It’s the date that will determine whether Governor Scott Walker succeeds in his legislative goals or whether the courts rather than the will of the people will determine every Wisconsin resident’s future. It is next Tuesday when State Supreme Court Justice David Prosser is up for reelection in the state.

The implications of the vote, however, reach beyond one state and could effect every state. It will effect the national presidential election as well. If Obama can hang on the Wisconsin, his prospects for reelection look good. If he can’t, he loses a vital electoral college number.

As John Nolte outines in his piece at, Prosser is a “reliable 4-3 tie breaking vote in favor of judicial restraint on a court that’s just one vote away from exploding into a frenzy of left wing judicial activism. The one vote on the horizon willing to overturn every piece of Walker’s agenda – including the end of collective bargaining reform – is Joanne Kloppenburg, Prosser’s left wing opponent.

“If the court flips on April 5th, if Kloppenburg prevails in the upcoming elections, every aspect of Governor Scott Walker’s agenda is DOA. Everything he and the legislature passes will ultimately be overturned by the State Supreme Court and the status quo, including the unbelievably corrupt partnership between public unions and elected Democrats, will remain firmly in place for generations to come,” writes Nolte.

Of course, the unions are out in force with money and manpower to defeat Prosser. They are running a three million dollar ad against Prosser over a child sex abuse case in 1979. They are insinuating that Prosser shielded a Catholic priest in a pedophilia case. Even though one of the victims has spoken out against the ad, calling it “offensive, inaccurate and out of context,” the unions continue to run it through a slush fund left them by previous Wisconsin governor Jim Doyle.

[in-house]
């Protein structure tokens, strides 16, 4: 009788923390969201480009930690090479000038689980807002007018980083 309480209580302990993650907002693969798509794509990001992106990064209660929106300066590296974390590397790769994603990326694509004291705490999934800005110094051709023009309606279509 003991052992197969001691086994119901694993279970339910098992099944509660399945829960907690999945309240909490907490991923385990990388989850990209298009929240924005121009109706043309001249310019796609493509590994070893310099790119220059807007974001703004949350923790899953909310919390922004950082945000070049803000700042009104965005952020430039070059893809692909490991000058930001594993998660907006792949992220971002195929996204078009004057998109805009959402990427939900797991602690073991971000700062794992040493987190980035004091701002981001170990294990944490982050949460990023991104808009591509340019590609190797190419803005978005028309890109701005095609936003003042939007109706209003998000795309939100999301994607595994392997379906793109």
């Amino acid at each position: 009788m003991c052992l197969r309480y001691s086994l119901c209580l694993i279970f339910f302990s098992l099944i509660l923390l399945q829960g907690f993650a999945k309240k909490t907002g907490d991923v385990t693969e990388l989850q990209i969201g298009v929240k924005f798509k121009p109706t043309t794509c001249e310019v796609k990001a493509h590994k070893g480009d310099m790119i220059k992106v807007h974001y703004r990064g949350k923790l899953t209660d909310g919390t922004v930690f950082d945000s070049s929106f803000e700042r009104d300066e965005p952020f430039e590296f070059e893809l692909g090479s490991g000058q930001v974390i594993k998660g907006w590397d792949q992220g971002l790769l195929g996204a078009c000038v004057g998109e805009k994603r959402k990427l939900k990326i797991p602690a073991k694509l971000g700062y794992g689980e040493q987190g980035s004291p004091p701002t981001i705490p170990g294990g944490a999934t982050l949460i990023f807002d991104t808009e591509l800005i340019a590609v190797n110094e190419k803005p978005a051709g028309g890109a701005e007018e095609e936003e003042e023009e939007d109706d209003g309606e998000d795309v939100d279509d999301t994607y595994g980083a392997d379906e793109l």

You can read all the details in Nolte’s piece, “April 5 will decide who governs Wisconsin – the voters or 4 judges” at

Let’s hope Reince Priebus at the RNC has this election double circled on his calendar. Since he is from Wisconsin and was the RNC Chairman for that state last year, he should be well aware of it and of its implications.

In the meantime, Judge Prosser has a website,, where you can contribute.


Ominous Ruling for Seniors

Think you’re OK with your own health plan and medical savings account, seniors? Would you like to keep getting Social Security? Would you like to repay all your previous Social Security benefits to keep your health care?

It’s not a far fetched development, according to Kent Masterson Brown, an attorney for plaintiffs who didn’t want to enroll in Medicare because they had their own savings and health insurance programs they preferred.